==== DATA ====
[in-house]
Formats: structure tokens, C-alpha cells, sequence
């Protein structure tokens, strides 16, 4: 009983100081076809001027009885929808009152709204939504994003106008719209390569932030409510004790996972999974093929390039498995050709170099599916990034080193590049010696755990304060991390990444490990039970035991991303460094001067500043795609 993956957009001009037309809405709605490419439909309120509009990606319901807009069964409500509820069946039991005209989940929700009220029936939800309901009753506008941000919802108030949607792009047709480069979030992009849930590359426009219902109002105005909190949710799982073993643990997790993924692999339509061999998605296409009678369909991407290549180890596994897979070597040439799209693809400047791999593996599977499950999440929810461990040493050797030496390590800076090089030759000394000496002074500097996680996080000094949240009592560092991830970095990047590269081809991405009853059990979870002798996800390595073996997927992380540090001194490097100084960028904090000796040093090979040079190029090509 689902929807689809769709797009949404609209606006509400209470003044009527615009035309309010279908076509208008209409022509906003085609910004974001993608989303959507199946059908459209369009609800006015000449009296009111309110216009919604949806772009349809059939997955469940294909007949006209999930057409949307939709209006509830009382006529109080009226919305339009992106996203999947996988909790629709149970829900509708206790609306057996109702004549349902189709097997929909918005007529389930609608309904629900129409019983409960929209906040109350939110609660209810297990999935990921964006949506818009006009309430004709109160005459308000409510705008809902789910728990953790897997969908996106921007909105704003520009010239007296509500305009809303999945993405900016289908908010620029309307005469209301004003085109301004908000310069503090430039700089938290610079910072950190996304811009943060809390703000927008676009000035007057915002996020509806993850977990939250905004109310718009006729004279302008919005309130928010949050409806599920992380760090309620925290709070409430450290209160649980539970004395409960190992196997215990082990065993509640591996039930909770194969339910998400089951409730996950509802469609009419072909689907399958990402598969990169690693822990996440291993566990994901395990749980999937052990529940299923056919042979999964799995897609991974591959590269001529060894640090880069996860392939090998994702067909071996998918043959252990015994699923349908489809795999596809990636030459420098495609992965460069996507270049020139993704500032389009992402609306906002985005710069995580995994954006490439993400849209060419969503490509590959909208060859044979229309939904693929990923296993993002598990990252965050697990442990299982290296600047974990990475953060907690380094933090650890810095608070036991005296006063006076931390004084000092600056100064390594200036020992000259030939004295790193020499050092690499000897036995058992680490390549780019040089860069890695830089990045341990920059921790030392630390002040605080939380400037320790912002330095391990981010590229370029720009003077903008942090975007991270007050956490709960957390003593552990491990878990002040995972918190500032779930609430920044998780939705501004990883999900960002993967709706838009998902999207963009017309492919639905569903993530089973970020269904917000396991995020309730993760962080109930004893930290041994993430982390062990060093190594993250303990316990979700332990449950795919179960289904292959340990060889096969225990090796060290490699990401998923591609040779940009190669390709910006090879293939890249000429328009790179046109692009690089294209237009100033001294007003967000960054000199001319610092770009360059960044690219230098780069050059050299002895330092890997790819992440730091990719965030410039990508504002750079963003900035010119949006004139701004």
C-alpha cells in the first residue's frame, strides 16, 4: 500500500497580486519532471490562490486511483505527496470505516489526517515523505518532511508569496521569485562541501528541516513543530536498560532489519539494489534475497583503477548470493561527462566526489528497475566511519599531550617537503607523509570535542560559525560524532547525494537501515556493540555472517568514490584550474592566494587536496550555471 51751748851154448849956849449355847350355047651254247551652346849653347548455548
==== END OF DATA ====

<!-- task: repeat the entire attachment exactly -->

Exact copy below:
[in-house]
Formats: structure tokens, C-alpha cells, sequence
């Protein structure tokens, strides 16, 4: 009983100081076809001027009885929808009152709204939504994003106008719209390569932030409510004790996972999974093929390039498995050709170099599916990034080193590049010696755990304060991390990444490990039970035991991303460094001067500043795609 993956957009001009037309809405709605490419439909309120509009990606319901807009069964409500509820069946039991005209989940929700009220029936939800309901009753506008941000919802108030949607792009047709480069979030992009849930590359426009219902109002105005909190949710799982073993643990997790993924692999339509061999998605296409009678369909991407290549180890596994897979070597040439799209693809400047791999593996599977499950999440929810461990040493050797030496390590800076090089030759000394000496002074500097996680996080000094949240009592560092991830970095990047590269081809991405009853059990979870002798996800390595073996997927992380540090001194490097100084960028904090000796040093090979040079190029090509 689902929807689809769709797009949404609209606006509400209470003044009527615009035309309010279908076509208008209409022509906003085609910004974001993608989303959507199946059908459209369009609800006015000449009296009111309110216009919604949806772009349809059939997955469940294909007949006209999930057409949307939709209006509830009382006529109080009226919305339009992106996203999947996988909790629709149970829900509708206790609306057996109702004549349902189709097997929909918005007529389930609608309904629900129409019983409960929209906040109350939110609660209810297990999935990921964006949506818009006009309430004709109160005459308000409510705008809902789910728990953790897997969908996106921007909105704003520009010239007296509500305009809303999945993405900016289908908010620029309307005469209301004003085109301004908000310069503090430039700089938290610079910072950190996304811009943060809390703000927008676009000035007057915002996020509806993850977990939250905004109310718009006729004279302008919005309130928010949050409806599920992380760090309620925290709070409430450290209160649980539970004395409960190992196997215990082990065993509640591996039930909770194969339910998400089951409730996950509802469609009419072909689907399958990402598969990169690693822990996440291993566990994901395990749980999937052990529940299923056919042979999964799995897609991974591959590269001529060894640090880069996860392939090998994702067909071996998918043959252990015994699923349908489809795999596809990636030459420098495609992965460069996507270049020139993704500032389009992402609306906002985005710069995580995994954006490439993400849209060419969503490509590959909208060859044979229309939904693929990923296993993002598990990252965050697990442990299982290296600047974990990475953060907690380094933090650890810095608070036991005296006063006076931390004084000092600056100064390594200036020992000259030939004295790193020499050092690499000897036995058992680490390549780019040089860069890695830089990045341990920059921790030392630390002040605080939380400037320790912002330095391990981010590229370029720009003077903008942090975007991270007050956490709960957390003593552990491990878990002040995972918190500032779930609430920044998780939705501004990883999900960002993967709706838009998902999207963009017309492919639905569903993530089973970020269904917000396991995020309730993760962080109930004893930290041994993430982390062990060093190594993250303990316990979700332990449950795919179960289904292959340990060889096969225990090796060290490699990401998923591609040779940009190669390709910006090879293939890249000429328009790179046109692009690089294209237009100033001294007003967000960054000199001319610092770009360059960044690219230098780069050059050299002895330092890997790819992440730091990719965030410039990508504002750079963003900035010119949006004139701004």
C-alpha cells in the first residue's frame, strides 16, 4: 500500500497580486519532471490562490486511483505527496470505516489526517515523505518532511508569496521569485562541501528541516513543530536498560532489519539494489534475497583503477548470493561527462566526489528497475566511519599531550617537503607523509570535542560559525560524532547525494537501515556493540555472517568514490584550474592566494587536496550555471 51751748851154448849956849449355847350355047651254247551652346849653347548455548